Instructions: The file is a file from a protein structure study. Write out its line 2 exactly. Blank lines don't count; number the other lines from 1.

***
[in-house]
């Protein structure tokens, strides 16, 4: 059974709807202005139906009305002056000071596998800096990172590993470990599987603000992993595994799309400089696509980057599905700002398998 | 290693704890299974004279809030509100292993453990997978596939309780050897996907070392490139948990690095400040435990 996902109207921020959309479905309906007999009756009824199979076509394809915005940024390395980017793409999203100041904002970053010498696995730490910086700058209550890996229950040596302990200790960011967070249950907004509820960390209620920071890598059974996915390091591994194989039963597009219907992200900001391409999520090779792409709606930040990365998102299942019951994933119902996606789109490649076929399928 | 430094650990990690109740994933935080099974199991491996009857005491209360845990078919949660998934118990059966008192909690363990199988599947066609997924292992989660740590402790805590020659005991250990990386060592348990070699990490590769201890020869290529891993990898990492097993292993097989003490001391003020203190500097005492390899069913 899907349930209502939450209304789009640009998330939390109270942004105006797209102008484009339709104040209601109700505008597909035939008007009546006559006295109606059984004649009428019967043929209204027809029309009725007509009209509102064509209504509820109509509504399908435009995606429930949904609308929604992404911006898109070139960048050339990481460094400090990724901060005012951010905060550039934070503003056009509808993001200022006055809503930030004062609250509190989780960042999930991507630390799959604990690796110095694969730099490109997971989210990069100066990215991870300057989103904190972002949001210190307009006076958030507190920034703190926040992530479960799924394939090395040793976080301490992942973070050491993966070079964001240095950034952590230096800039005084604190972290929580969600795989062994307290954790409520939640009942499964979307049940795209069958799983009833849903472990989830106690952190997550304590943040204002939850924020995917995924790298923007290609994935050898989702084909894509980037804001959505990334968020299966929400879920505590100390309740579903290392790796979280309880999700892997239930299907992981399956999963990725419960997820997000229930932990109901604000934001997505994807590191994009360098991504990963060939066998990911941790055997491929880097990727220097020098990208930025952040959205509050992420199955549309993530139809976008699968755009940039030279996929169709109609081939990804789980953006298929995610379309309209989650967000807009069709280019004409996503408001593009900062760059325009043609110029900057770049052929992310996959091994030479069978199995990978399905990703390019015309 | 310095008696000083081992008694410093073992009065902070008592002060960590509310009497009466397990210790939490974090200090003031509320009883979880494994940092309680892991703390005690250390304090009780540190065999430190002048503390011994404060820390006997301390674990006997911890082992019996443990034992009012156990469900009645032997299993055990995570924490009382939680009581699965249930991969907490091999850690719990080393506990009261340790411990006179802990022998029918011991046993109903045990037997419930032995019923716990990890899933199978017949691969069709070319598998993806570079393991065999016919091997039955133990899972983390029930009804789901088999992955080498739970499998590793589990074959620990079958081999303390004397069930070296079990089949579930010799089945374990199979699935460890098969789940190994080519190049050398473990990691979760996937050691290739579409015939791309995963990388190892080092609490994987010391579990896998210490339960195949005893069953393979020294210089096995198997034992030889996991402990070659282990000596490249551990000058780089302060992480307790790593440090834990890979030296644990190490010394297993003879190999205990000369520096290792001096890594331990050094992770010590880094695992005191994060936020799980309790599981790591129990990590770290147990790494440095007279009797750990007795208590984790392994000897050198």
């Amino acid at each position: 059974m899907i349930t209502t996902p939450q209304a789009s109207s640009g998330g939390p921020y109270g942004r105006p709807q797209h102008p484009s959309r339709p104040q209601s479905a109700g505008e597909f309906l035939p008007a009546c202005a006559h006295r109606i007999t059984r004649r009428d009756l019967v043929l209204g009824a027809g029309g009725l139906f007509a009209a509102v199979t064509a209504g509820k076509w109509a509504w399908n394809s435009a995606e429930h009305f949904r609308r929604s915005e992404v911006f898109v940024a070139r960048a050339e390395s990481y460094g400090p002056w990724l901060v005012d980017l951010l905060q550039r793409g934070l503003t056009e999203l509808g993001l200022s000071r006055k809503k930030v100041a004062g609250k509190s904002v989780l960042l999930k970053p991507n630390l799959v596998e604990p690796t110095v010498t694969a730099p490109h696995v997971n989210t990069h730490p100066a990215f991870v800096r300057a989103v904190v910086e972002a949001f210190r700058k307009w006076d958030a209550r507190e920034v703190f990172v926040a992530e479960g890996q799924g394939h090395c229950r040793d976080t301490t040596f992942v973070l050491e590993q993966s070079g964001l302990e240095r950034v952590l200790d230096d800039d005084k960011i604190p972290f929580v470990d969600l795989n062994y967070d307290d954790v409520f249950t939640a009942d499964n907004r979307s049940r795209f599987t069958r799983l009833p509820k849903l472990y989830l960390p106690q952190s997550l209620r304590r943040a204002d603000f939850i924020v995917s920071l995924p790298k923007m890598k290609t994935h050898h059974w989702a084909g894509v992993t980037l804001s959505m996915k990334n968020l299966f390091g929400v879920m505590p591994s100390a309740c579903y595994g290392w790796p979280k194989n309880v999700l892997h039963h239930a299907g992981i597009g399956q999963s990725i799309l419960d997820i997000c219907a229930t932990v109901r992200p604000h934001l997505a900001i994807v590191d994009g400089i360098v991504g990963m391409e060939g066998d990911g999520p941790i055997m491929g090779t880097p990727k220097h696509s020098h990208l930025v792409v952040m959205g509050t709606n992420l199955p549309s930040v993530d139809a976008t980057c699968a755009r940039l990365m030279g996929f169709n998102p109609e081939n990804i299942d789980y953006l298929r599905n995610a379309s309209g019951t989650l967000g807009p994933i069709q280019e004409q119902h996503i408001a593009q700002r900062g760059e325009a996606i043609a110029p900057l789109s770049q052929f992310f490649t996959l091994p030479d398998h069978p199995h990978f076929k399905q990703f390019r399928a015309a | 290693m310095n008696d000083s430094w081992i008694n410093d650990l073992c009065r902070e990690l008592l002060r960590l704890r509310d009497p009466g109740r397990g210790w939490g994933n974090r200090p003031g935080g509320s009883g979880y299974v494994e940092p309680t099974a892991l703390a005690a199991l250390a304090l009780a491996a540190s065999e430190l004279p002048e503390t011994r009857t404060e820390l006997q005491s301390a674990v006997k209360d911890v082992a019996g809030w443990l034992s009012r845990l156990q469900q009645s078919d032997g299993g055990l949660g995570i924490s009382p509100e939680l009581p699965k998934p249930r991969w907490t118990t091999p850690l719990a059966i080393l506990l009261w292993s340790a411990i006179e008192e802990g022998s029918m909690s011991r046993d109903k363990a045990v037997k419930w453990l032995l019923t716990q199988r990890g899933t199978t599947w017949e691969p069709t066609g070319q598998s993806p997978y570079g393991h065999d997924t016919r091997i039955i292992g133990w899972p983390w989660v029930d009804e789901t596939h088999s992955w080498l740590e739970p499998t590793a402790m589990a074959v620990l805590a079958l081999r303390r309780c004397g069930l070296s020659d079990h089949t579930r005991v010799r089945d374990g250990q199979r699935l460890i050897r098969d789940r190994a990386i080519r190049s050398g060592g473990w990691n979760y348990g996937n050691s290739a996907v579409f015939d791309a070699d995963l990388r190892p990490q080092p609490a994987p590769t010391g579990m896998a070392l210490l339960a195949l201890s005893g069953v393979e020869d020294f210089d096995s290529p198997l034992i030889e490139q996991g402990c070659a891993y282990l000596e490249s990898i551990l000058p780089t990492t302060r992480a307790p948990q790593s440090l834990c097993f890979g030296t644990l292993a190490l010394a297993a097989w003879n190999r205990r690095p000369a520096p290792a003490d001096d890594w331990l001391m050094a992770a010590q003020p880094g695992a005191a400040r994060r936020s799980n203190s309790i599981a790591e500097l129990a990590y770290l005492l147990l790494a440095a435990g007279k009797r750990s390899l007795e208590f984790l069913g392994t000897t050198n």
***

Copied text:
């Protein structure tokens, strides 16, 4: 059974709807202005139906009305002056000071596998800096990172590993470990599987603000992993595994799309400089696509980057599905700002398998 | 290693704890299974004279809030509100292993453990997978596939309780050897996907070392490139948990690095400040435990 996902109207921020959309479905309906007999009756009824199979076509394809915005940024390395980017793409999203100041904002970053010498696995730490910086700058209550890996229950040596302990200790960011967070249950907004509820960390209620920071890598059974996915390091591994194989039963597009219907992200900001391409999520090779792409709606930040990365998102299942019951994933119902996606789109490649076929399928 | 430094650990990690109740994933935080099974199991491996009857005491209360845990078919949660998934118990059966008192909690363990199988599947066609997924292992989660740590402790805590020659005991250990990386060592348990070699990490590769201890020869290529891993990898990492097993292993097989003490001391003020203190500097005492390899069913 899907349930209502939450209304789009640009998330939390109270942004105006797209102008484009339709104040209601109700505008597909035939008007009546006559006295109606059984004649009428019967043929209204027809029309009725007509009209509102064509209504509820109509509504399908435009995606429930949904609308929604992404911006898109070139960048050339990481460094400090990724901060005012951010905060550039934070503003056009509808993001200022006055809503930030004062609250509190989780960042999930991507630390799959604990690796110095694969730099490109997971989210990069100066990215991870300057989103904190972002949001210190307009006076958030507190920034703190926040992530479960799924394939090395040793976080301490992942973070050491993966070079964001240095950034952590230096800039005084604190972290929580969600795989062994307290954790409520939640009942499964979307049940795209069958799983009833849903472990989830106690952190997550304590943040204002939850924020995917995924790298923007290609994935050898989702084909894509980037804001959505990334968020299966929400879920505590100390309740579903290392790796979280309880999700892997239930299907992981399956999963990725419960997820997000229930932990109901604000934001997505994807590191994009360098991504990963060939066998990911941790055997491929880097990727220097020098990208930025952040959205509050992420199955549309993530139809976008699968755009940039030279996929169709109609081939990804789980953006298929995610379309309209989650967000807009069709280019004409996503408001593009900062760059325009043609110029900057770049052929992310996959091994030479069978199995990978399905990703390019015309 | 310095008696000083081992008694410093073992009065902070008592002060960590509310009497009466397990210790939490974090200090003031509320009883979880494994940092309680892991703390005690250390304090009780540190065999430190002048503390011994404060820390006997301390674990006997911890082992019996443990034992009012156990469900009645032997299993055990995570924490009382939680009581699965249930991969907490091999850690719990080393506990009261340790411990006179802990022998029918011991046993109903045990037997419930032995019923716990990890899933199978017949691969069709070319598998993806570079393991065999016919091997039955133990899972983390029930009804789901088999992955080498739970499998590793589990074959620990079958081999303390004397069930070296079990089949579930010799089945374990199979699935460890098969789940190994080519190049050398473990990691979760996937050691290739579409015939791309995963990388190892080092609490994987010391579990896998210490339960195949005893069953393979020294210089096995198997034992030889996991402990070659282990000596490249551990000058780089302060992480307790790593440090834990890979030296644990190490010394297993003879190999205990000369520096290792001096890594331990050094992770010590880094695992005191994060936020799980309790599981790591129990990590770290147990790494440095007279009797750990007795208590984790392994000897050198």